The above story is based on materials provided by University of East Anglia. Note: Materials may be edited for content and length.


Journal Reference:

  1. Andrew T. Crombie, J. Colin Murrell. Trace-gas metabolic versatility of the facultative methanotroph Methylocella silvestris. Nature, 2014; DOI: 10.1038/nature13192

Cite This Page:

University of East Anglia. "Bacteria combat dangerous gas leaks." ScienceDaily. ScienceDaily, 28 April 2014. <www.sciencedaily.com/releases/2014/04/140428120757.htm>.
University of East Anglia. (2014, April 28). Bacteria combat dangerous gas leaks. ScienceDaily. Retrieved September 22, 2014 from www.sciencedaily.com/releases/2014/04/140428120757.htm
University of East Anglia. "Bacteria combat dangerous gas leaks." ScienceDaily. www.sciencedaily.com/releases/2014/04/140428120757.htm (accessed September 22, 2014).

Share This



More Earth & Climate News

Monday, September 22, 2014

Featured Research

from universities, journals, and other organizations


Featured Videos

from AP, Reuters, AFP, and other news services

Will Climate Rallies Spur Change?

Will Climate Rallies Spur Change?

Newsy (Sep. 21, 2014) Organizers of the People's Climate March and other rallies taking place in 166 countries hope to move U.N. officials to action ahead of their summit. Video provided by Newsy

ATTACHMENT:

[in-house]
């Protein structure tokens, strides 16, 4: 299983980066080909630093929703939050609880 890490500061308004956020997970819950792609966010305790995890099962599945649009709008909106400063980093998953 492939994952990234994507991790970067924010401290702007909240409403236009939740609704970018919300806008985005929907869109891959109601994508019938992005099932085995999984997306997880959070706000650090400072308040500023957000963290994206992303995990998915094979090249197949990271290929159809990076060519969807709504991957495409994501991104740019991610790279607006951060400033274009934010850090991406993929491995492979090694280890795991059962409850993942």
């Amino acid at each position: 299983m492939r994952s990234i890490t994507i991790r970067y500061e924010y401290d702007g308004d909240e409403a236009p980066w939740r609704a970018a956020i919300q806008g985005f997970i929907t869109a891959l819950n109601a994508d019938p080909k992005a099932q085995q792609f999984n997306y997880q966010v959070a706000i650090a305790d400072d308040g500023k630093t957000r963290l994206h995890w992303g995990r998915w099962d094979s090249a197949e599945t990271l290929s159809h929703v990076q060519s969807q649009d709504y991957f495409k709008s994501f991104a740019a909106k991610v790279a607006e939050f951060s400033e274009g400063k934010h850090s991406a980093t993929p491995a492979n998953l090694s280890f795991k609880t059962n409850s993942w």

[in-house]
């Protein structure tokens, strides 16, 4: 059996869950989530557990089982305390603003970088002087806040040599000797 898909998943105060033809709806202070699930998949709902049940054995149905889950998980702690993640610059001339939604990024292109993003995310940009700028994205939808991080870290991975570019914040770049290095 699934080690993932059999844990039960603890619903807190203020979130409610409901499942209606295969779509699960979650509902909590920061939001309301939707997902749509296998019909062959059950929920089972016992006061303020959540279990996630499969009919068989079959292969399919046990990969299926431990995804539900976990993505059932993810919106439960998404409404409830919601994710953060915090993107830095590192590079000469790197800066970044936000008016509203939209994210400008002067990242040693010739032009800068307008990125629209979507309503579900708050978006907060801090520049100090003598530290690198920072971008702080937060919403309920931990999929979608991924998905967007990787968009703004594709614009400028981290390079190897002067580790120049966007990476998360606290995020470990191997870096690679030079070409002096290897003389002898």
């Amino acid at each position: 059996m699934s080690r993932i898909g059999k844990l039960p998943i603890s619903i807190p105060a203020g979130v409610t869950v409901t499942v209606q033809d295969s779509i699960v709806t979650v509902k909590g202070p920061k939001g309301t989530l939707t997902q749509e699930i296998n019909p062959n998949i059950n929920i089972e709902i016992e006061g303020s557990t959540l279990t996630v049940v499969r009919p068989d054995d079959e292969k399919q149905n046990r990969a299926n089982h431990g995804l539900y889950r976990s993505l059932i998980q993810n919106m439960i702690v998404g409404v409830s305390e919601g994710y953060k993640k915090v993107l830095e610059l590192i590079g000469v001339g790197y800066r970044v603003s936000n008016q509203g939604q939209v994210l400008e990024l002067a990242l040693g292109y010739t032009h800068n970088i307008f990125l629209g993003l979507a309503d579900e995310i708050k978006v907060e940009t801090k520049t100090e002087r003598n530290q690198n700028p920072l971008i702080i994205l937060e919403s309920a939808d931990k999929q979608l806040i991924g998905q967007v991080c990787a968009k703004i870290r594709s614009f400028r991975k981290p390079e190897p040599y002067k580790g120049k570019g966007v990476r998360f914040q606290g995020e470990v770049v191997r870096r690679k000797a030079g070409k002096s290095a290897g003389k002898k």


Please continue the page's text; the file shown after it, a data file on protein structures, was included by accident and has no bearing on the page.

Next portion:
Powered by NewsLook.com
Thousands March in NYC Over Climate Change

Thousands March in NYC Over Climate Change

AP (Sep. 21, 2014) Accompanied by drumbeats, wearing costumes and carrying signs, thousands of demonstrators filled the streets of Manhattan and other cities around the world on Sunday to urge policy makers to take action on climate change. (Sept. 21) Video provided by AP
Powered by NewsLook.com
Climate Change Rally Held in India Ahead of UN Summit

Climate Change Rally Held in India Ahead of UN Summit

AFP (Sep. 20, 2014) Some 125 world leaders are expected to commit to action on climate change at a UN summit Tuesday called to inject momentum in struggling efforts to tackle global warming. Duration: 00:41 Video provided by AFP
Powered by NewsLook.com
New Music With Recycled Instruments at Colombia Fest

New Music With Recycled Instruments at Colombia Fest

AFP (Sep. 19, 2014) Jars, bottles, caps and even a pizza box, recovered from the trash, were the elements used by four musical groups at the "RSFEST2014 Sonorities Recycling Festival", in Colombian city of Cali. Duration: 00:49 Video provided by AFP
Powered by NewsLook.com

Search ScienceDaily

Number of stories in archives: 140,361

Find with keyword(s):
Enter a keyword or phrase to search ScienceDaily for related topics and research stories.

Save/Print:
Share:

Breaking News:
from the past week

In Other News

... from NewsDaily.com

Science News

Health News

Environment News

Technology News



Save/Print:
Share:

Free Subscriptions


Get the latest science news with ScienceDaily's free email newsletters, updated daily and weekly. Or view hourly updated newsfeeds in your RSS reader:

Get Social & Mobile


Keep up to date with the latest news from ScienceDaily via social networks and mobile apps:

Have Feedback?


Tell us what you think of ScienceDaily -- we welcome both positive and negative comments. Have any problems using the site? Questions?
Mobile: iPhone Android Web
Follow: Facebook Twitter Google+
Subscribe: RSS Feeds Email Newsletters
Latest Headlines Health & Medicine Mind & Brain Space & Time Matter & Energy Computers & Math Plants & Animals Earth & Climate Fossils & Ruins